POST FALLS - Don Cheatham wants to help Idaho stand on its own.
Cheatham, a Republican, is seeking the District 3 House seat held by the retiring Frank Henderson. Others seeking the position are Greg Gfeller and Jeff Ward.
"We need to get away from depending on the federal government and rely on Idaho's resilience," Cheatham said. "One of the most important lessons learned from my travels is mistakes other states have made in recognizing and resisting excessive and unnecessary federal regulatory oversight."
Cheatham is a former Los Angeles police officer and recently retired from the U.S. Department of Homeland Security. At DHS, he was a protective security adviser before being promoted to the regional director for the Southwest.
"With my experience at Homeland Security, I have the knowledge to reach out to different sectors of the economy," he said.
He also worked in the private sector for Bank of America in corporate security.
"I tried retiring three times, but it didn't work," Cheatham said. "I was approached about getting into the political area, and I believe this is one of the most charitable things that I can do.
"All my jobs have been working with the public."
With economic development, Cheatham said the best way to attract business is to have fewer regulations and lower taxes.
"There are an abundance of items which impact us and need to be analyzed, including our energy, transportation, the banking and financial sector, in addition to supply chain strategies to enhance our desirability."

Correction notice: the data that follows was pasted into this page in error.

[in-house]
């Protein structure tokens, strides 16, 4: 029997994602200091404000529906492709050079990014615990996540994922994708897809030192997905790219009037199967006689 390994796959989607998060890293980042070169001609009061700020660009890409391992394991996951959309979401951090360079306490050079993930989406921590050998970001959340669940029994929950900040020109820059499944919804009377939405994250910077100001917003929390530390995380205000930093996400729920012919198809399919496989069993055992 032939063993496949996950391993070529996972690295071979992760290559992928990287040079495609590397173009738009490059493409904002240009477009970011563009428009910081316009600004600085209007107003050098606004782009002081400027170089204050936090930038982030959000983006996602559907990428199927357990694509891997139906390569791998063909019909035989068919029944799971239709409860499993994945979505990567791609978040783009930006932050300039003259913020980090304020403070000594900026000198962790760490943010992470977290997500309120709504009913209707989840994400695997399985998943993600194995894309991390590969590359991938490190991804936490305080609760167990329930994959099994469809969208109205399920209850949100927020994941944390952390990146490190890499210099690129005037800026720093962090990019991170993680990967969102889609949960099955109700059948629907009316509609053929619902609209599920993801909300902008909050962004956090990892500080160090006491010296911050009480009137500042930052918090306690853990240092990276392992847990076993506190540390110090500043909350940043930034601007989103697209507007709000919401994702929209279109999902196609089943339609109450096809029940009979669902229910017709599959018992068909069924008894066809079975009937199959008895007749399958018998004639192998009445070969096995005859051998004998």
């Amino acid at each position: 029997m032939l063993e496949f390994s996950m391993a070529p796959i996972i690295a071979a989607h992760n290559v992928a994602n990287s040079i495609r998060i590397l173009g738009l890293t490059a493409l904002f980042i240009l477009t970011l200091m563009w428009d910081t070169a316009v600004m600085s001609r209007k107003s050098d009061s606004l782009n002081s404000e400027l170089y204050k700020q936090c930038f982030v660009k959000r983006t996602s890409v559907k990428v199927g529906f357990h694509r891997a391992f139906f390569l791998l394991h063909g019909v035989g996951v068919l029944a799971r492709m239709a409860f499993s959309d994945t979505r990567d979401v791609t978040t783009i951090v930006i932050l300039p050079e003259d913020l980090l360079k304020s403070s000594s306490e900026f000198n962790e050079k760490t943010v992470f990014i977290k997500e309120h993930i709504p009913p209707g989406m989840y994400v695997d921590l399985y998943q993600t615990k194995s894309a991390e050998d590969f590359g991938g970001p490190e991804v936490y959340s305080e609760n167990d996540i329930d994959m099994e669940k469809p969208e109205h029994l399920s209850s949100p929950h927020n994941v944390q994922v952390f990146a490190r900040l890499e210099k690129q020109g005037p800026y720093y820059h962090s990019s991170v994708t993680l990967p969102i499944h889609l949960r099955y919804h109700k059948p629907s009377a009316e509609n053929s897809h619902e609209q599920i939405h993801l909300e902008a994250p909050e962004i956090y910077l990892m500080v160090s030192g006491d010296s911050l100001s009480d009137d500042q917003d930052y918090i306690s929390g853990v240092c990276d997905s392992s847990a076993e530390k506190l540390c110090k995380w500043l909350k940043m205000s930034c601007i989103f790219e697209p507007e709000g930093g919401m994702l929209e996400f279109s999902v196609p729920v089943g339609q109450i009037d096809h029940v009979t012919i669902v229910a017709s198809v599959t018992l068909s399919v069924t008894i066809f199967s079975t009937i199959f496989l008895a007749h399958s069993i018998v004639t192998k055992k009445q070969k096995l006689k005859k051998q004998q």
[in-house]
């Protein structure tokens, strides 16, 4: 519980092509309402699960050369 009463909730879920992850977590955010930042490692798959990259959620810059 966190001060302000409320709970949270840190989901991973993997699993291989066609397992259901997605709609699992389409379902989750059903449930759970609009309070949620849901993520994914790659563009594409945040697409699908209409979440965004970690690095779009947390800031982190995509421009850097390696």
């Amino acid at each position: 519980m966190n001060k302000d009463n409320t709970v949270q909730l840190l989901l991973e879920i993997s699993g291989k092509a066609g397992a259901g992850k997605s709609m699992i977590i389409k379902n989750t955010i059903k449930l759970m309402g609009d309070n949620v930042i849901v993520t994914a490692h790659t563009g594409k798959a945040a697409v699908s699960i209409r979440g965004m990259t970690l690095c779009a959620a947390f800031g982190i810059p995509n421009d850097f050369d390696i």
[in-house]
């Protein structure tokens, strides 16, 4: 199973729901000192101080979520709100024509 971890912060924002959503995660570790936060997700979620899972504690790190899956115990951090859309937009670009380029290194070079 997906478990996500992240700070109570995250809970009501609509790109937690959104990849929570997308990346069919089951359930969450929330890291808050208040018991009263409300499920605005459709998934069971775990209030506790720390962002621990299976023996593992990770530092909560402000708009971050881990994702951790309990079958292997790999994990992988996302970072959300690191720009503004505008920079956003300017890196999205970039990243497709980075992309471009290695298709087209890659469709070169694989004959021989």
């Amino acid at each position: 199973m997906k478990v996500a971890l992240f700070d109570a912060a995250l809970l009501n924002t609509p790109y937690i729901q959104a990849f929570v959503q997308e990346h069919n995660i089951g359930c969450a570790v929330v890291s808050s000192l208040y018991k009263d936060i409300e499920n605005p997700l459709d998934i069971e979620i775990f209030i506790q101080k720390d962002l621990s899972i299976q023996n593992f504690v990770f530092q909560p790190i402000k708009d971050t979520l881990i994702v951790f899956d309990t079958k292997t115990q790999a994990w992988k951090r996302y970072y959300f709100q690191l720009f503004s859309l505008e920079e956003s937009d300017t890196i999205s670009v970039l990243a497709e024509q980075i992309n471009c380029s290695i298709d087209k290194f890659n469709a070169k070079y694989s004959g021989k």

Cheatham said, in most cases, he doesn't believe urban renewal districts are justifiable or a fair way to attract business.
"Are we financing high-rise condominiums the average person cannot afford?" he said. "How does this benefit our citizens and what if the business declares bankruptcy prior to the debt being paid off? It's not the government's job to pick and choose winners and losers, especially when the public has no say whatsoever in how their tax dollars are being spent when it comes to the urban renewal districts."
Cheatham believes expanding Medicaid in Idaho is a bad idea.
"I don't think that we could sustain it," he said. "This is an entitlement program that gives the state little control ...
"Expansion would force people into the same federal health care system. Medicaid is a broken system on the federal level riddled with rising costs. By expanding it further, Idaho jeopardizes our existing system which is close to non-sustainable with the expected amount of new enrollees to have significant fiscal impacts."
He believes that many small businesses can't afford to raise the minimum wage.
"Most businesses have raised their wages as much as they can on their own," he said, adding that some employees could get laid off if the wage is raised.
Cheatham said legislators shouldn't get involved with adding language to discrimination laws to protect lesbian, bisexual, gay and transgendered people because that would be giving rights to a special group.
Cheatham said that, as a pro-lifer, he's thankful for being adopted by loving parents who made his life possible. He's also a strong supporter of the right to bear arms.
During the Vietnam War era, Cheatham served in the U.S. Air Force.
"I support and look forward to brainstorming with our citizens on how to better assist our veterans," he said.
Profession: recently retired from the U.S. Department of Homeland Security
Educational background: bachelor's degree in criminal justice
Public service: None
Community service: Kootenai Masonic Lodge, Scottish Rite, National Rifle Association, Coeur d'Alene Rifle and Pistol Club
How many years as a resident of your district: two
Marital status: Married to his wife, Lynn, for 30 years
Hobbies: golfing, fishing
Editor's note: This story has been updated to reflect a correction in the candidate's age.